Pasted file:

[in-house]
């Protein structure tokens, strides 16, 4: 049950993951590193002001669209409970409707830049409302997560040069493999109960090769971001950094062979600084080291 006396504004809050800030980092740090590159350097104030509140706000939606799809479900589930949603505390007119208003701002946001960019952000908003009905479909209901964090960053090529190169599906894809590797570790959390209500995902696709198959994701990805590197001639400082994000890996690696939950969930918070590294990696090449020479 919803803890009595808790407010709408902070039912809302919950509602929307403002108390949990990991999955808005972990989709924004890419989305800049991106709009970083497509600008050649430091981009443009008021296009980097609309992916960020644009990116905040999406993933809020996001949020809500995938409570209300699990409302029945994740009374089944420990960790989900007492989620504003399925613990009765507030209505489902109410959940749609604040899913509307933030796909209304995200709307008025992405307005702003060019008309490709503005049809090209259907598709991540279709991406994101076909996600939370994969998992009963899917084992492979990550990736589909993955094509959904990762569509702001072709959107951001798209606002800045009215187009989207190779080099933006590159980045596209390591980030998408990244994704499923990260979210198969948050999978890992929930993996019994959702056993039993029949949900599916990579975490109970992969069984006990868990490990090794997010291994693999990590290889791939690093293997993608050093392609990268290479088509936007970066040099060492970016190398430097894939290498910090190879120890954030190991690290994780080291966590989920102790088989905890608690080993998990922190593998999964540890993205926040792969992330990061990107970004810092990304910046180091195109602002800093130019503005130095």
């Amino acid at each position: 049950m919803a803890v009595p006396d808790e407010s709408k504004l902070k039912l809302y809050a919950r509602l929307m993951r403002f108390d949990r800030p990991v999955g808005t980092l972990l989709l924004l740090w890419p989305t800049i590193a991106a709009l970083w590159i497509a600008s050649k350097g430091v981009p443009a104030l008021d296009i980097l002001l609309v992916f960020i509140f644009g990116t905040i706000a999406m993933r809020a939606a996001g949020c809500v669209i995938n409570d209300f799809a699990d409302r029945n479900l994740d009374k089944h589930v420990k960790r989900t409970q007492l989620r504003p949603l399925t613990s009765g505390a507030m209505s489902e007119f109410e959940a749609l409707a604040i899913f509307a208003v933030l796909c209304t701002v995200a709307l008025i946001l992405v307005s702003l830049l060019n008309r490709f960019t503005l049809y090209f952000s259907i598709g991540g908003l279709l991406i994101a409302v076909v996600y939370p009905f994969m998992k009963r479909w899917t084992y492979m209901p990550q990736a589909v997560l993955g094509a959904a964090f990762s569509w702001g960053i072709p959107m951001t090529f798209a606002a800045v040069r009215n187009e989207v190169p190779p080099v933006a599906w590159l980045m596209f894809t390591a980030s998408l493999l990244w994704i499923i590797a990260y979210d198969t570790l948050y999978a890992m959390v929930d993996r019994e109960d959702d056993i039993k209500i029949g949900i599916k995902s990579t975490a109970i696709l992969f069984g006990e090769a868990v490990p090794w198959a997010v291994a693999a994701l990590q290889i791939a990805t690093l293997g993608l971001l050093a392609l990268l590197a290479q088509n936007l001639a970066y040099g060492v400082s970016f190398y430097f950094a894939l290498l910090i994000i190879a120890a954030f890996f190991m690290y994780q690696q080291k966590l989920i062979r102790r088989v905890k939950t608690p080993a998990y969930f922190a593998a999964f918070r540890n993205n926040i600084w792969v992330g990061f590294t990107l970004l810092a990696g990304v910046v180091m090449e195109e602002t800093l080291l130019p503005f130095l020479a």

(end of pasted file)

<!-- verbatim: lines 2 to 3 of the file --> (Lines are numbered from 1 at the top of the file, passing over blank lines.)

């Protein structure tokens, strides 16, 4: 049950993951590193002001669209409970409707830049409302997560040069493999109960090769971001950094062979600084080291 006396504004809050800030980092740090590159350097104030509140706000939606799809479900589930949603505390007119208003701002946001960019952000908003009905479909209901964090960053090529190169599906894809590797570790959390209500995902696709198959994701990805590197001639400082994000890996690696939950969930918070590294990696090449020479 919803803890009595808790407010709408902070039912809302919950509602929307403002108390949990990991999955808005972990989709924004890419989305800049991106709009970083497509600008050649430091981009443009008021296009980097609309992916960020644009990116905040999406993933809020996001949020809500995938409570209300699990409302029945994740009374089944420990960790989900007492989620504003399925613990009765507030209505489902109410959940749609604040899913509307933030796909209304995200709307008025992405307005702003060019008309490709503005049809090209259907598709991540279709991406994101076909996600939370994969998992009963899917084992492979990550990736589909993955094509959904990762569509702001072709959107951001798209606002800045009215187009989207190779080099933006590159980045596209390591980030998408990244994704499923990260979210198969948050999978890992929930993996019994959702056993039993029949949900599916990579975490109970992969069984006990868990490990090794997010291994693999990590290889791939690093293997993608050093392609990268290479088509936007970066040099060492970016190398430097894939290498910090190879120890954030190991690290994780080291966590989920102790088989905890608690080993998990922190593998999964540890993205926040792969992330990061990107970004810092990304910046180091195109602002800093130019503005130095």
């Amino acid at each position: 049950m919803a803890v009595p006396d808790e407010s709408k504004l902070k039912l809302y809050a919950r509602l929307m993951r403002f108390d949990r800030p990991v999955g808005t980092l972990l989709l924004l740090w890419p989305t800049i590193a991106a709009l970083w590159i497509a600008s050649k350097g430091v981009p443009a104030l008021d296009i980097l002001l609309v992916f960020i509140f644009g990116t905040i706000a999406m993933r809020a939606a996001g949020c809500v669209i995938n409570d209300f799809a699990d409302r029945n479900l994740d009374k089944h589930v420990k960790r989900t409970q007492l989620r504003p949603l399925t613990s009765g505390a507030m209505s489902e007119f109410e959940a749609l409707a604040i899913f509307a208003v933030l796909c209304t701002v995200a709307l008025i946001l992405v307005s702003l830049l060019n008309r490709f960019t503005l049809y090209f952000s259907i598709g991540g908003l279709l991406i994101a409302v076909v996600y939370p009905f994969m998992k009963r479909w899917t084992y492979m209901p990550q990736a589909v997560l993955g094509a959904a964090f990762s569509w702001g960053i072709p959107m951001t090529f798209a606002a800045v040069r009215n187009e989207v190169p190779p080099v933006a599906w590159l980045m596209f894809t390591a980030s998408l493999l990244w994704i499923i590797a990260y979210d198969t570790l948050y999978a890992m959390v929930d993996r019994e109960d959702d056993i039993k209500i029949g949900i599916k995902s990579t975490a109970i696709l992969f069984g006990e090769a868990v490990p090794w198959a997010v291994a693999a994701l990590q290889i791939a990805t690093l293997g993608l971001l050093a392609l990268l590197a290479q088509n936007l001639a970066y040099g060492v400082s970016f190398y430097f950094a894939l290498l910090i994000i190879a120890a954030f890996f190991m690290y994780q690696q080291k966590l989920i062979r102790r088989v905890k939950t608690p080993a998990y969930f922190a593998a999964f918070r540890n993205n926040i600084w792969v992330g990061f590294t990107l970004l810092a990696g990304v910046v180091m090449e195109e602002t800093l080291l130019p503005f130095l020479a």